Igor Rotar Arrested in Uzbekistan

by Nathan Hamm on 8/11/2005 · 1 comment

The Jamestown Foundation has issued the following press release regarding the arrest of Igor Rotar:

JAMESTOWN ANALYST ARRESTED IN UZBEKISTAN
Igor Rotar, Contributor to ‘Eurasia Daily Monitor’, Detained in Tashkent

Contact: Christopher Swift , +1 202.483.8888

08/11/2005, Washington DC — The Jamestown Foundation deplores the arrest of journalist Igor Rotar, a regular contributor to the Eurasia Daily Monitor who has been affiliated with Jamestown since 1998.

“Igor Rotar is an independent journalist covering conflict and instability in Central Asia,” said Jamestown President Glen E. Howard. “He poses no threat, and we urge the Uzbek government to release him immediately.”

Rotar was detained by the Uzbek Immigration Service on Thursday, August 11th. He has reportedly been unable to communicate with anyone since his arrest.

As a Russian citizen traveling on a Russian passport, Rotar did not require a visa to enter Uzbekistan. Colleagues with Forum 18 and other organizations believe his detention fits a broader pattern of press intimidation by Uzbek officials.

Rotar’s is a frequent contributor to Eurasia Daily Monitor, the Jamestown Foundation’s flagship publication. “He is one of the premier experts on Islamic movements in Central Asia,” said Howard.

In recent weeks Rotar’s reporting in Eurasia Daily Monitor covered issues including security, terrorism and human rights in Central Asia. His last story ran on August 8th.

Founded in 1984, the Jamestown Foundation is an independent, non-partisan research institution dedicated to providing policy-makers and the public with timely analysis concerning critical political and strategic developments in China, Eurasia and the Greater Middle East.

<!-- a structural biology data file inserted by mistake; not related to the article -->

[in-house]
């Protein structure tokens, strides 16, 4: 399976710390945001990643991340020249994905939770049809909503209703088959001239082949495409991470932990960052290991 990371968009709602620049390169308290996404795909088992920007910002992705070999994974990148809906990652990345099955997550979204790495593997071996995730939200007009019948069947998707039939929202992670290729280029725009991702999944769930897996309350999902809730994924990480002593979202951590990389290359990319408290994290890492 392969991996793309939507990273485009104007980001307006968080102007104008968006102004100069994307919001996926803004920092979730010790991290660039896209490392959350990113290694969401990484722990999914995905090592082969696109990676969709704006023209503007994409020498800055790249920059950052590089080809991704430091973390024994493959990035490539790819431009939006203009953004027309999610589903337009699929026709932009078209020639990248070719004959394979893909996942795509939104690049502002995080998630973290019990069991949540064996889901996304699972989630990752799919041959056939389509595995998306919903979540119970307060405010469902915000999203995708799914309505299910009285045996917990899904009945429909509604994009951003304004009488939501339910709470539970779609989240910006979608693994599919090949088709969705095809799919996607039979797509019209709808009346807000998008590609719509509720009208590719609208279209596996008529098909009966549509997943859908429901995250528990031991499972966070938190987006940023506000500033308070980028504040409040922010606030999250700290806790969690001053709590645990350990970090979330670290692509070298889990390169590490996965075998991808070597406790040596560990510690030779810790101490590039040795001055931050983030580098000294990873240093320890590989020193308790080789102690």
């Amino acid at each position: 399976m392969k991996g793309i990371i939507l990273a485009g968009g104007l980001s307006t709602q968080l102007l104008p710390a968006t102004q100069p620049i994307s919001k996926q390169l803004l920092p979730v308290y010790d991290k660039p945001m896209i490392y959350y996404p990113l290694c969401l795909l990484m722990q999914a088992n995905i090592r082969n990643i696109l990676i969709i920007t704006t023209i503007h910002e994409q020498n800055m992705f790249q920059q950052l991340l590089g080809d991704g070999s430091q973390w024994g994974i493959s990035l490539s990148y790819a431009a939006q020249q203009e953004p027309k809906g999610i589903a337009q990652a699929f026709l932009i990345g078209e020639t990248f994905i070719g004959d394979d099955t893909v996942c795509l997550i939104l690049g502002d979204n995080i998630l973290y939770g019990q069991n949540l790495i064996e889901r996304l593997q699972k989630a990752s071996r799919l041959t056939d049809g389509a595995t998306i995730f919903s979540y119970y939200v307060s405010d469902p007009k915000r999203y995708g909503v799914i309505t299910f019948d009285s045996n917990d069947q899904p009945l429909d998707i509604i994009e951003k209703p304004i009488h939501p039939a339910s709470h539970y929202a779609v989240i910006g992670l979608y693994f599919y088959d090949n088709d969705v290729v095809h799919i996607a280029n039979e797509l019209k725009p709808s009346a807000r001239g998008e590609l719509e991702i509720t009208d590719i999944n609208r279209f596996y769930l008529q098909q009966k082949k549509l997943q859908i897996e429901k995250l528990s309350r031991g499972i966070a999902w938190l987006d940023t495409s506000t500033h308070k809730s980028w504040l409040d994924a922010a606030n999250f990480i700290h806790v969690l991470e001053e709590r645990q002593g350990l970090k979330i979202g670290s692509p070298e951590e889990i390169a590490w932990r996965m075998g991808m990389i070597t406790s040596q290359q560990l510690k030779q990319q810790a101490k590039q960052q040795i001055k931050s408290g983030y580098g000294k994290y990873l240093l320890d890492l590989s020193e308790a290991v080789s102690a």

In case you missed its mention here, EurasiaNet has a story on the arrest.

Forum 18, for whom Rotar often writes, has a statement on the arrest here.


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This post was written by...

– author of 2991 posts on 17_PersonNotFound.

Nathan is the founder and Principal Analyst for Registan, which he launched in 2003. He was a Peace Corps Volunteer in Uzbekistan 2000-2001 and received his MA in Central Asian Studies from the University of Washington in 2007. Since 2007, he has worked full-time as an analyst, consulting with private and government clients on Central Asian affairs, specializing in how socio-cultural and political factors shape risks and opportunities and how organizations can adjust their strategic and operational plans to account for these variables. More information on Registan's services can be found here, and Nathan can be contacted via Twitter or email.

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{ 1 comment }

Josh Narins August 12, 2005 at 8:27 am

Any chance he was, what is it now, NKD?

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